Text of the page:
Inside Taraji P. Henson’s Relationship With Tyler Perry
It has been over a decade since Taraji P. Henson and Tyler Perry collaborated professionally for his 2009 film, I Can Do Bad All by Myself, but according to Henson, she will always have a special place in her heart for the famed Hollywood director (via IMDb).
Although Henson, 50, certainly made a name for herself as a forced to be reckoned with before teaming up with Perry, 51, with roles in films, including Hustle & Flow, Baby Boy, Four Brothers, and The Curious Case of Benjamin Button, and TV series, including Boston Legal, The Division, and Eli Stone, she doesn’t believe she was paid properly until Perry enlisted her to take on the lead role of “April” in I Can Do Bad All by Myself, according to IMDb.
“I’m grateful to Tyler for putting me on the road to being paid my worth,” Henson wrote in her 2016 memoir, Around the Way Girl, via IndieWire. “It was he who gave me a fair wage to star in his movie, which ultimately raised my quote — the baseline pay I could negotiate going into subsequent movie deals.”
Perry made a huge difference for Henson's career
Although Henson nabbed the role of “Queenie” in The Curious Case of Benjamin Button in 2008, and was ultimately nominated for an Oscar for the performance, she was paid just a fraction of what her co-stars, including Brad Pitt and Cate Blanchett, raked in. In fact, after requesting a $500,000 salary to take part in the film, Henson was shot down and devastated to learn she had been offered just $100,000.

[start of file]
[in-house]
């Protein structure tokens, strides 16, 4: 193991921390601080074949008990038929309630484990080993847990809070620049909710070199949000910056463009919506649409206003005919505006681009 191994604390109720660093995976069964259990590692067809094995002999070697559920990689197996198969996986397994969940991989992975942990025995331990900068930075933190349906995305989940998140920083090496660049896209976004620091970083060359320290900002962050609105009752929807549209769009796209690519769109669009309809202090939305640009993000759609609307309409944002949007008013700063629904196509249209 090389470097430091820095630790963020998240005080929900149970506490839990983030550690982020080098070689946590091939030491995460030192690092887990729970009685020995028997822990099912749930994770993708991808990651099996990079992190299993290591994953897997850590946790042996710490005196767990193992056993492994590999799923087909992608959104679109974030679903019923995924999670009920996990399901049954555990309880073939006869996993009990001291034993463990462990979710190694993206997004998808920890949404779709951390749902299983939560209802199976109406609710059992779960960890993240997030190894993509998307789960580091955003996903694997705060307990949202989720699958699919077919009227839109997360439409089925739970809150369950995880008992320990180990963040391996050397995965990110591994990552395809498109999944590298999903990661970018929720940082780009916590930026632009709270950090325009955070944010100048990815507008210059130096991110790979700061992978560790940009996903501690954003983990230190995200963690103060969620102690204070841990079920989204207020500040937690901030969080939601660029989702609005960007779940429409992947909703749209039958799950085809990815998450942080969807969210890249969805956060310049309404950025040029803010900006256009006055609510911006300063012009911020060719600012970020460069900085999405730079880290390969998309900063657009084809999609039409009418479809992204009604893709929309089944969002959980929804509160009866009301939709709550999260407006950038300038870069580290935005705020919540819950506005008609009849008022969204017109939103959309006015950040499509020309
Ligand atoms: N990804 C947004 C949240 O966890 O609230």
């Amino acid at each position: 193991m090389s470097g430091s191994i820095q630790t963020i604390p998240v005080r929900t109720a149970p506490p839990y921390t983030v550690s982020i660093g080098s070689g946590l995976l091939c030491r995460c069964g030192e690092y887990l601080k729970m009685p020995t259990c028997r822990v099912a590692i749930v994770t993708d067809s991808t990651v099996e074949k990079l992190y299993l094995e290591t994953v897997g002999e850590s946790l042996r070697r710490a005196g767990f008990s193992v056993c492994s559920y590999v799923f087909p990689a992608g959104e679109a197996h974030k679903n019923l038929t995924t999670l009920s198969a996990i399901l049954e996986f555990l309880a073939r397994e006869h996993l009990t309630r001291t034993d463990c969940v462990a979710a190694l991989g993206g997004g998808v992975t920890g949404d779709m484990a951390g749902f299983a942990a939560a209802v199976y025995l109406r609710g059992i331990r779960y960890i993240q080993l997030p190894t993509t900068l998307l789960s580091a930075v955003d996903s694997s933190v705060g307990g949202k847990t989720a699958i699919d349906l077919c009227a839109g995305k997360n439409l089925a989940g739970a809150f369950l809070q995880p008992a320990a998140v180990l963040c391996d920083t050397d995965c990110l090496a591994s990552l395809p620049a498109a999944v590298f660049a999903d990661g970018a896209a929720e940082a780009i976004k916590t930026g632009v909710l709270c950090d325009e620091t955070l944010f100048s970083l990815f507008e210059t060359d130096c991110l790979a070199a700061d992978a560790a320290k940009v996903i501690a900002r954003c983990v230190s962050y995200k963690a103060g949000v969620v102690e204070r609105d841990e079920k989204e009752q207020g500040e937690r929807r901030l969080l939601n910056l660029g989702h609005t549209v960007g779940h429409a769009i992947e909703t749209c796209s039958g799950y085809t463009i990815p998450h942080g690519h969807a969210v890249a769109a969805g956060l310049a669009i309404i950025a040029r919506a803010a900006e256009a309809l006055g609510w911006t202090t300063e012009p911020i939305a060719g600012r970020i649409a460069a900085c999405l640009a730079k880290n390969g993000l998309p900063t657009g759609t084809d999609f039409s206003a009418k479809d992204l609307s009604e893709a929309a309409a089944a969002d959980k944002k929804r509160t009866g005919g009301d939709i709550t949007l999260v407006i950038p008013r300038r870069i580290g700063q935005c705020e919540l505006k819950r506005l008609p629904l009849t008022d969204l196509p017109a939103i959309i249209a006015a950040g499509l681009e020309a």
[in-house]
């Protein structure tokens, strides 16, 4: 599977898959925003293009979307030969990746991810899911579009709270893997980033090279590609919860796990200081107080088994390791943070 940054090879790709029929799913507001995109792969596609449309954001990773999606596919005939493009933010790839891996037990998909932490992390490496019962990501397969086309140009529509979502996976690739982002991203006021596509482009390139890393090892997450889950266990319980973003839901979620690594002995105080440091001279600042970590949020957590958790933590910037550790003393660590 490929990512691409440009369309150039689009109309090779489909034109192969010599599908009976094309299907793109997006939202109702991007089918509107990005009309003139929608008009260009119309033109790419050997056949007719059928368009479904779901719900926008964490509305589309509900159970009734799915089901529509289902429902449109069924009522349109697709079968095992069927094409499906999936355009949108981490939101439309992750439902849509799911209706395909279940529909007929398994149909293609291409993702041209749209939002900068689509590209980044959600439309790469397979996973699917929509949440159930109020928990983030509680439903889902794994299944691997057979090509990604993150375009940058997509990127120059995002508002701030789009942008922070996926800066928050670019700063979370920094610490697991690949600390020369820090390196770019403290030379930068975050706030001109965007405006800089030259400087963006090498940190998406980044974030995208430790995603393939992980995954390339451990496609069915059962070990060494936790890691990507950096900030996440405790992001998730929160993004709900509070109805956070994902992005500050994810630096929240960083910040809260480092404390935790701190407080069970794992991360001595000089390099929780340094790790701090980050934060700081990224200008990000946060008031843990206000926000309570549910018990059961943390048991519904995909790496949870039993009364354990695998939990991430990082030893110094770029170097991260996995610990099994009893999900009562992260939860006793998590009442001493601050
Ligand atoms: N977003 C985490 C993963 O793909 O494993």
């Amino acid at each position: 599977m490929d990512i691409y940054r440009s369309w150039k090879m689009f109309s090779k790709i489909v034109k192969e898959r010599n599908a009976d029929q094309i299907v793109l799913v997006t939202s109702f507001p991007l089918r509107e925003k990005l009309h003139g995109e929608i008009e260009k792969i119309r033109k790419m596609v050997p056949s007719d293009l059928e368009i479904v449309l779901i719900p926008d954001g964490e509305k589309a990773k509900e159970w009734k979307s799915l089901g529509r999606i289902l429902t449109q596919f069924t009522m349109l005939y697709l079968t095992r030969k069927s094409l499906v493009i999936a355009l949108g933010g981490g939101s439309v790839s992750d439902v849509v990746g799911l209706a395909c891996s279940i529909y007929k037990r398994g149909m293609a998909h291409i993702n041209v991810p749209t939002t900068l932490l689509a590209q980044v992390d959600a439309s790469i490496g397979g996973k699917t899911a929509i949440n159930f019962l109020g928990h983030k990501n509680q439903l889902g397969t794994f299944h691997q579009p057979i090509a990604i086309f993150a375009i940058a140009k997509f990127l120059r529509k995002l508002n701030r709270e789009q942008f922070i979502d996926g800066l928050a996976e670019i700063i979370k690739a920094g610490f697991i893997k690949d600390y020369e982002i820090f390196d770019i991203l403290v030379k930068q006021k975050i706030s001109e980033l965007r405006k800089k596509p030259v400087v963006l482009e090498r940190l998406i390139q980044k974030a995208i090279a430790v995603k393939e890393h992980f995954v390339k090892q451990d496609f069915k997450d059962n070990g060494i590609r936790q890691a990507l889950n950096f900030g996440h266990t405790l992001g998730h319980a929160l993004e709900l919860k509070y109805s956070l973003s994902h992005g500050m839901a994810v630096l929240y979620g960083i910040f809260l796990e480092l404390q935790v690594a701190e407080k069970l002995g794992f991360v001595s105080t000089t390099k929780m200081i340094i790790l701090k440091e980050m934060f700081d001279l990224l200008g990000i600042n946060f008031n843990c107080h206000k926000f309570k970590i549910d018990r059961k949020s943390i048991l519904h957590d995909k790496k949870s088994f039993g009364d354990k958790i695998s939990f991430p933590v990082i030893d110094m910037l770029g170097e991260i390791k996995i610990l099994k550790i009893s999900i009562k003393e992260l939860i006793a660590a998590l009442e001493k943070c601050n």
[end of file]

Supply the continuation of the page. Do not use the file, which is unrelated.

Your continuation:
“I felt like what I was asking, at that time of my career, was fair to the ticket sales that I would contribute to this big film,” Henson said, via Revolt, while appearing on an episode of InStyle‘s Ladies First with Laura Brown. “[The studio] wouldn’t do it … I was gutted.” According to Revolt, Henson was not only denied her asking price, but left with just $40,000 in earnings from the movie, which grossed a whopping $335 million, after paying her team and her taxes.
Luckily, that all changed once she met Perry. Looking back at her career in her book, Henson said, “It was because of [Perry] — not an Oscar nomination — that I never had to take another movie project at the rock bottom of six figures.”
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